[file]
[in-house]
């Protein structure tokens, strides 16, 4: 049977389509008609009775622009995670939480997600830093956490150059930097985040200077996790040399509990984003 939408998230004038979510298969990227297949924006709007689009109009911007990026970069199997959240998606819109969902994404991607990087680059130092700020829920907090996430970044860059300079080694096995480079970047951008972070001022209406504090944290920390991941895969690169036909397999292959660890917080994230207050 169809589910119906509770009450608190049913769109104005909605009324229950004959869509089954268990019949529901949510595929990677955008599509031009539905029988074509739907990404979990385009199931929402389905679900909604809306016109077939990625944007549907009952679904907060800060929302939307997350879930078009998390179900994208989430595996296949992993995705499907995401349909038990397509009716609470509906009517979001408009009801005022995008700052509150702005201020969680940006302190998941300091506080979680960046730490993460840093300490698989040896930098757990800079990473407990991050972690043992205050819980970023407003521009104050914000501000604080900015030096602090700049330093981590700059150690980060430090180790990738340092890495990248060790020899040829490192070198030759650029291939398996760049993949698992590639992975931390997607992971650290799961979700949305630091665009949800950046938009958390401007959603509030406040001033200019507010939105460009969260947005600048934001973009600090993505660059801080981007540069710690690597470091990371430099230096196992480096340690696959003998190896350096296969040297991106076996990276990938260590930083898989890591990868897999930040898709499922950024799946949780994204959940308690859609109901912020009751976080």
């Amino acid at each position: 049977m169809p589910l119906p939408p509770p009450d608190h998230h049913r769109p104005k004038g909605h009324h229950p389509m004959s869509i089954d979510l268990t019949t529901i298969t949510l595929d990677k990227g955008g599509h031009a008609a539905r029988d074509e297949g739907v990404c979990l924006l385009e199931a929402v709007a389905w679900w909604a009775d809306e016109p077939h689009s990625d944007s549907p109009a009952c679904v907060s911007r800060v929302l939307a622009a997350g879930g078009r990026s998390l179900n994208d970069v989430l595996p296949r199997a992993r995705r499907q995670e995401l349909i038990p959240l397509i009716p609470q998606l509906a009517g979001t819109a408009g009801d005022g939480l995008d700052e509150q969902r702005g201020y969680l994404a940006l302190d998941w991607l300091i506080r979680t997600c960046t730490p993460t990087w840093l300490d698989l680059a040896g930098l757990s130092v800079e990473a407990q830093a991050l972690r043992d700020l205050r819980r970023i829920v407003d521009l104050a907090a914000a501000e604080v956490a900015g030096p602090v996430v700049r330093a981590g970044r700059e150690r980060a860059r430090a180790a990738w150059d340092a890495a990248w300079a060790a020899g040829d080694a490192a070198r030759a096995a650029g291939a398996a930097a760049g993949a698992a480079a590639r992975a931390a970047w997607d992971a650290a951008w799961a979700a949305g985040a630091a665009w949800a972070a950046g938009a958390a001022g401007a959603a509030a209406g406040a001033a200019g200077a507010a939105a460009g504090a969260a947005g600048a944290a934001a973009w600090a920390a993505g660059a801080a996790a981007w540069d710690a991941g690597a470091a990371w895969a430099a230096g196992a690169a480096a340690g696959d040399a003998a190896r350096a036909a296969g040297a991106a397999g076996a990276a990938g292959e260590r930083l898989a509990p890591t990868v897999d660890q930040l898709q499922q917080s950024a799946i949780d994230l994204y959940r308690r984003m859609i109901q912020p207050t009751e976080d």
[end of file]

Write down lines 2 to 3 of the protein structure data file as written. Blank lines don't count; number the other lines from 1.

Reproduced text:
């Protein structure tokens, strides 16, 4: 049977389509008609009775622009995670939480997600830093956490150059930097985040200077996790040399509990984003 939408998230004038979510298969990227297949924006709007689009109009911007990026970069199997959240998606819109969902994404991607990087680059130092700020829920907090996430970044860059300079080694096995480079970047951008972070001022209406504090944290920390991941895969690169036909397999292959660890917080994230207050 169809589910119906509770009450608190049913769109104005909605009324229950004959869509089954268990019949529901949510595929990677955008599509031009539905029988074509739907990404979990385009199931929402389905679900909604809306016109077939990625944007549907009952679904907060800060929302939307997350879930078009998390179900994208989430595996296949992993995705499907995401349909038990397509009716609470509906009517979001408009009801005022995008700052509150702005201020969680940006302190998941300091506080979680960046730490993460840093300490698989040896930098757990800079990473407990991050972690043992205050819980970023407003521009104050914000501000604080900015030096602090700049330093981590700059150690980060430090180790990738340092890495990248060790020899040829490192070198030759650029291939398996760049993949698992590639992975931390997607992971650290799961979700949305630091665009949800950046938009958390401007959603509030406040001033200019507010939105460009969260947005600048934001973009600090993505660059801080981007540069710690690597470091990371430099230096196992480096340690696959003998190896350096296969040297991106076996990276990938260590930083898989890591990868897999930040898709499922950024799946949780994204959940308690859609109901912020009751976080």
């Amino acid at each position: 049977m169809p589910l119906p939408p509770p009450d608190h998230h049913r769109p104005k004038g909605h009324h229950p389509m004959s869509i089954d979510l268990t019949t529901i298969t949510l595929d990677k990227g955008g599509h031009a008609a539905r029988d074509e297949g739907v990404c979990l924006l385009e199931a929402v709007a389905w679900w909604a009775d809306e016109p077939h689009s990625d944007s549907p109009a009952c679904v907060s911007r800060v929302l939307a622009a997350g879930g078009r990026s998390l179900n994208d970069v989430l595996p296949r199997a992993r995705r499907q995670e995401l349909i038990p959240l397509i009716p609470q998606l509906a009517g979001t819109a408009g009801d005022g939480l995008d700052e509150q969902r702005g201020y969680l994404a940006l302190d998941w991607l300091i506080r979680t997600c960046t730490p993460t990087w840093l300490d698989l680059a040896g930098l757990s130092v800079e990473a407990q830093a991050l972690r043992d700020l205050r819980r970023i829920v407003d521009l104050a907090a914000a501000e604080v956490a900015g030096p602090v996430v700049r330093a981590g970044r700059e150690r980060a860059r430090a180790a990738w150059d340092a890495a990248w300079a060790a020899g040829d080694a490192a070198r030759a096995a650029g291939a398996a930097a760049g993949a698992a480079a590639r992975a931390a970047w997607d992971a650290a951008w799961a979700a949305g985040a630091a665009w949800a972070a950046g938009a958390a001022g401007a959603a509030a209406g406040a001033a200019g200077a507010a939105a460009g504090a969260a947005g600048a944290a934001a973009w600090a920390a993505g660059a801080a996790a981007w540069d710690a991941g690597a470091a990371w895969a430099a230096g196992a690169a480096a340690g696959d040399a003998a190896r350096a036909a296969g040297a991106a397999g076996a990276a990938g292959e260590r930083l898989a509990p890591t990868v897999d660890q930040l898709q499922q917080s950024a799946i949780d994230l994204y959940r308690r984003m859609i109901q912020p207050t009751e976080d």